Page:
Asia Pacific pay TV growth over the next five year

first_imgAsia Pacific pay TV growth over the next five years will be robust but will likely be softer than previously thought because of Chinese cable subscribers cutting the cord in favour of OTT TV services, according to Digital TV Research.According to the research outfit, APAC pay TV subscribers will rise by 68 million over the next five years, with China and India together supplying two-thirds of the extra numbers, while revenues will increase by US$2.35 billion.China and India together will account for 80% of the region’s 681 million pay TV subscribers by 2024, meaning they will likely grow at a slower rate than the rest of the region.Growth will be led by IPTV platforms, with cable suffering from cord cutting. Digital cable subscriptions will be flat overall. China is forecast to lose 25 million cable subscribers between 2018 and 2024, although India will add 13 million. Analogue cable subscriptions will fall by 33 million.The pay satellite TV sector is mature, according to Digital TV Research, with only six million subscribers to be added between 2018 and 2024 to take the total to 89 million. Thanks to consolidation, India will lose nearly three million subscribers.Digital TV Research’s Asia Pacific Pay TV Forecasts report also predicted that Reliance is poised to shake up India’s fixed broadband sector with its Jio GigaFiber operation as it has done in the mobile sector, and that Indonesia, the region’s third most populous country, will enjoy substantial IPTV growth.Simon Murray, principal analyst at Digital TV Research, said: “IPTV is the biggest pay TV winner – adding 83 million subscribers between 2018 and 2024 to take its total to 272 million. Much of this growth will happen in China [up by 40 million] as cable subs convert to OTT or IPTV and in India [up by 28 million].”last_img read more

Access network providers are beginning to market C

first_imgAccess network providers are beginning to market CDN services to content providers as well as setting them up to deliver their own content offerings. Simon Trudelle, senior product marketing manager, Nagra, discusses the key on-net CDN business models and the question of how long it will be until most video goes OTT on CDN.What is the best way for cable and telco operators to get into this market? How can they make revenue from this market – indeed is anyone doing so?With more and more subscribers expecting TV everywhere and TV anytime access on multiple screens, most of which are native IP, service providers have had no choice but to at least partly rely on CDN-based video delivery. In doing so, they can deploy their own CDN infrastructure on their network, or deploy a form of “CDN in the cloud” (usually based on regional peering agreements with other ISPs), or rely on the cloud-based infrastructure of commercial CDN vendors.The benefits of adding OTT TV delivery to the mix are significant in terms of general user features (mainly TV anytime, anywhere on any device) and opportunities for providing new interactive services to consumers. These benefits alone have significant churn avoidance potential and therefore present a convincing argument for service providers to at least complement their existing delivery infrastructure with OTT technology.The concrete opportunities for a service provider slightly vary depending on the starting point of the operator:– Broadcast service providers have a specific opportunity in that a relatively low investment threshold will allow them to significantly enrich their existing DTH or DTT bouquets which are inherently efficient for high viewership channels, with the implied flexibility and multi-device reach of OTT.– Telcos can gradually take the opportunity to unify their existing IPTV offer across multiple screens by consolidating onto a single OTT based delivery paradigm, even on their own network. In that sense, CDN distribution with adaptive bitrate streaming is in fact becoming “the better IPTV” in the context of which services like catch-up become straightforward side effects of the delivery paradigm.– Cable operators have the additional flexibility to have both DOCSIS and DVB delivery mechanisms on the same conduit, allowing them to gradually shift more of the TV distribution on the DOCSIS part to eventually end up with an all-IP distribution. Since the multicast gain is very limited or even non-existing for a significant portion of the channel bouquet in a cable topology (cf. the next-gen cable paper we recently did with Farncombe), we also think this IP delivery over cable will rather benefit from CDN technology than from traditional multicast IPTV.For content suppliers, congested broadband networks may, however, just turn viewers off and negatively impact their revenues.  It then becomes key for content suppliers to set agreements with cable and telco service providers to ensure sufficient quality of service and experience for OTT content.While the CDN business has been an inherently cost-driven, commoditized service until now, the sharp increase in demand from pay TV subscribers for on-demand delivery of premium TV content defines higher expectations that, when fulfilled, can be monetised by service providers.This presents an interesting opportunity for cable and telco operators who will de facto be deploying on-net CDN technology for their own TV services and who can now indeed offer the underlying infrastructure as such to other players in the value chain and they can do this in different flavours, ranging from just the CDN service up to an entire ready-to-roll white labeled cloud-based TV service.What added value services can on-network CDN providers bring to content suppliers?As the audience for on-demand premium TV increases, Service Providers are asked by content providers to provide superior content protection and seamless content delivery across an increasingly large number of OTT devices.  In this complex environment, with multiple DRMs and adaptive bitrate streaming technologies to use, managing content delivery and ensuring a superior Quality of Experience is a technical and operational challenge that commands a price.  Using a multiscreen delivery software solution like Nagra MediaLive or a ready-to-roll white labeled cloud delivery service as provided by NAGRA with its partner Abertis Telecom can help satisfy the most demanding needs of content suppliers and ensure better margins for service providers.What is Nagra’s forecast for a tipping point at which CDNs will become cheap enough to migrate broadcast content into an OTT environment?Nagra has conducted research showing that the continuous decrease in CDN and general IP bandwidth costs (due to continuous technology enhancements in silicon, storage and overall transmission capacity) enables an economically viable OTT delivery of certain channels of a bouquet along with content that is inherently unicast like catch-up and on-demand.However, as high speed broadband networks are not expected to reach every household in the foreseeable future, even in developed countries, service providers looking to reach the largest number of consumers will still be better off using hybrid delivery networks.A clever mix of OTT and broadcast solutions will be the prevailing recipe for service providers to improve the overall viewer experience while reducing their content delivery costs.Nagra MediaLive makes that vision a reality for service providers with its hybrid multiscreen solutions that leverage the benefits of both broadcast and broadband OTT TV delivery across multiple devices.last_img read more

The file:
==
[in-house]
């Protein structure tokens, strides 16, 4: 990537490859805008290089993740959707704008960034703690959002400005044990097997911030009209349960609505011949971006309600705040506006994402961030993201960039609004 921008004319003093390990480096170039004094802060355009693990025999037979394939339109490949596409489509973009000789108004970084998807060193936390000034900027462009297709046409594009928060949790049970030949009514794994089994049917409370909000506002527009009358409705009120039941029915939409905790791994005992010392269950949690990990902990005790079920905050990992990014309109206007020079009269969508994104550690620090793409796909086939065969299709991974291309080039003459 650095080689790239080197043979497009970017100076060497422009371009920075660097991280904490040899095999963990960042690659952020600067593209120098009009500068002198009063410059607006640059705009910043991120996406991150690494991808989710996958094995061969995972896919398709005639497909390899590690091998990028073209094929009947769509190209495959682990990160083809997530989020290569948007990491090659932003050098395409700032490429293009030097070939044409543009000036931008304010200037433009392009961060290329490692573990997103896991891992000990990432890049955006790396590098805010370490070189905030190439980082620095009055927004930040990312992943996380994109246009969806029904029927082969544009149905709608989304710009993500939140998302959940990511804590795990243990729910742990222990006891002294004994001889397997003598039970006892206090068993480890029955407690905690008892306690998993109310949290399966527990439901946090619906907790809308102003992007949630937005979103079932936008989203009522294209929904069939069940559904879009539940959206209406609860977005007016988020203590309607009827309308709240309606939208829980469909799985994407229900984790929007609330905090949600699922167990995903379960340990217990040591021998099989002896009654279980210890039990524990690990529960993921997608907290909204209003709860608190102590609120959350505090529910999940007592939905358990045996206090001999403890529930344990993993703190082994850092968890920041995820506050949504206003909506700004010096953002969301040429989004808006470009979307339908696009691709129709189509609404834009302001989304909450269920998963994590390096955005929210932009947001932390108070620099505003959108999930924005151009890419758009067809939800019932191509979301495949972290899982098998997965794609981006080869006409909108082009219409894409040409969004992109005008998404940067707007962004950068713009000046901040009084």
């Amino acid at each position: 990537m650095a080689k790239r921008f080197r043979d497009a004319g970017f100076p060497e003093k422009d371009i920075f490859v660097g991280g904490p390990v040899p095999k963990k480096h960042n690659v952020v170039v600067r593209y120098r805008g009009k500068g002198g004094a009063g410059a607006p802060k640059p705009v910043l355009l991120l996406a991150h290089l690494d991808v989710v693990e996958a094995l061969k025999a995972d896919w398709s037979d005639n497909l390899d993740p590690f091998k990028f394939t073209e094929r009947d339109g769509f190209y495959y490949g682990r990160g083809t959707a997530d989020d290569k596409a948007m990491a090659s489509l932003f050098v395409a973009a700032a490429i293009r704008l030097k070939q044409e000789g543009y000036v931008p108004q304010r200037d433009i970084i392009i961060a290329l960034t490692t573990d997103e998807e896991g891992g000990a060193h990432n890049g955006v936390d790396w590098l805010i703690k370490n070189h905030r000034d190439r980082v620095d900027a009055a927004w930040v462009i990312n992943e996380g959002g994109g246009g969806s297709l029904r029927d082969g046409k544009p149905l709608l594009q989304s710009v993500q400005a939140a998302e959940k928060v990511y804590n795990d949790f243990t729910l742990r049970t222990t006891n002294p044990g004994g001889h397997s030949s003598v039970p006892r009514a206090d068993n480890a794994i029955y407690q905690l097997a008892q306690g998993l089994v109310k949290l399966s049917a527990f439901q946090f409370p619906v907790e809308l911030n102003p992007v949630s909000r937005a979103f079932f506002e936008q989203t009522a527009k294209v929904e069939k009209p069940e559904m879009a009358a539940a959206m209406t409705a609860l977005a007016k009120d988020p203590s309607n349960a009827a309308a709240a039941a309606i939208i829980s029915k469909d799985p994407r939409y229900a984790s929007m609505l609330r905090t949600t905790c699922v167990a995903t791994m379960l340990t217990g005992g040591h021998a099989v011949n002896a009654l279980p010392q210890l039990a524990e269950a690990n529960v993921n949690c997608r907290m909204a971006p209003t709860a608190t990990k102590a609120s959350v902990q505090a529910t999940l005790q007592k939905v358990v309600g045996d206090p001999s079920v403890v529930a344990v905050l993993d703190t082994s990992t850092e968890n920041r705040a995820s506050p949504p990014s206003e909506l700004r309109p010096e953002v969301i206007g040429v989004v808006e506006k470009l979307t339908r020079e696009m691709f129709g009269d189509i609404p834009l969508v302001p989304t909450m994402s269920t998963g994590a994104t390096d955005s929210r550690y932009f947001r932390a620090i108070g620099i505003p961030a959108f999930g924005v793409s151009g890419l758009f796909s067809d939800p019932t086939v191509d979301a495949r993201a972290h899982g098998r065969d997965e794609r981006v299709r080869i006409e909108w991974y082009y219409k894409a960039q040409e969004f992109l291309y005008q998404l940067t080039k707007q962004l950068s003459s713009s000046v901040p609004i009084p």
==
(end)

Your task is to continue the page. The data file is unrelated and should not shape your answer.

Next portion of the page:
first_imgShareTweet 2500 SINGERS TO FILL ‘CITY OF SONG’ AT THIRD INTERNATIONAL CHORAL FESTBOB CHILCOTTFIONA CROSBIETHE KING’S SINGERS Fiona Crosbie, Festival Manager, says, “Our third edition is going to be the best yet. We are very excited to welcome so many choirs of different styles and genres and excited to hear the music of so many different countries.“On top of competing choirs we have a brilliant series of guest artist concerts and I am particularly looking forward to The King’s Singers, Bluebottle and the world premiere of three new choral pieces on Friday 23rd October, as part of the Singing Shakespeare project.“With such a varied line-up of events there is truly something for everyone with an interest in music!”The festival runs from Wednesday 21st to Sunday 25th October and tickets are now on sale at the Millennium Forum Box Office.For more information visit,500 SINGERS TO FILL ‘CITY OF SONG’ AT THIRD INTERNATIONAL CHORAL FEST was last modified: October 13th, 2015 by John2John2 Tags: FINAL preparations are underway for the third City of Derry International Choral Festival, kicking off next Wednesday, October 21, when organisers will welcome over 60 choirs to the city.The five-day festival, now in its third year, has seen a growth in participation in each consecutive year and looks forward to its best year yet in terms of the spread of participating countries and the quality of the participating choirs.The International Competition, the focal point of the festival, will see ten top-quality choirs from Belarus, Czech Republic, Germany, Poland, Slovenia, Sweden, England and Ireland battle it out for the top prize of the Oak Tree of Derry Trophy and £2,000.Thirty national choirs and 20 school choirs will take part in competitions, choral trail performances around the city, workshops, community concerts and a sacred trail across the five days. The festival kicks off with two very special guest artists on Wednesday 21st October, when Bob Chilcott leads the Sing Joyfully! choral symposium and The King’s Singers perform a concert of Great American Songbookfavourites in the Opening Gala Concert.A total of 26 primary schools will participate in the magical spectacle that is Bluebottle on Thursday 22nd October.The primary schools will join together to form a choir of 300 singers and the children and family event also features narrator, the Ulster Orchestra and live projected shadow animation.The 50-minute whirlwind of music will be performed twice on Thursday 22nd October at 5pm and 7.30pm.last_img read more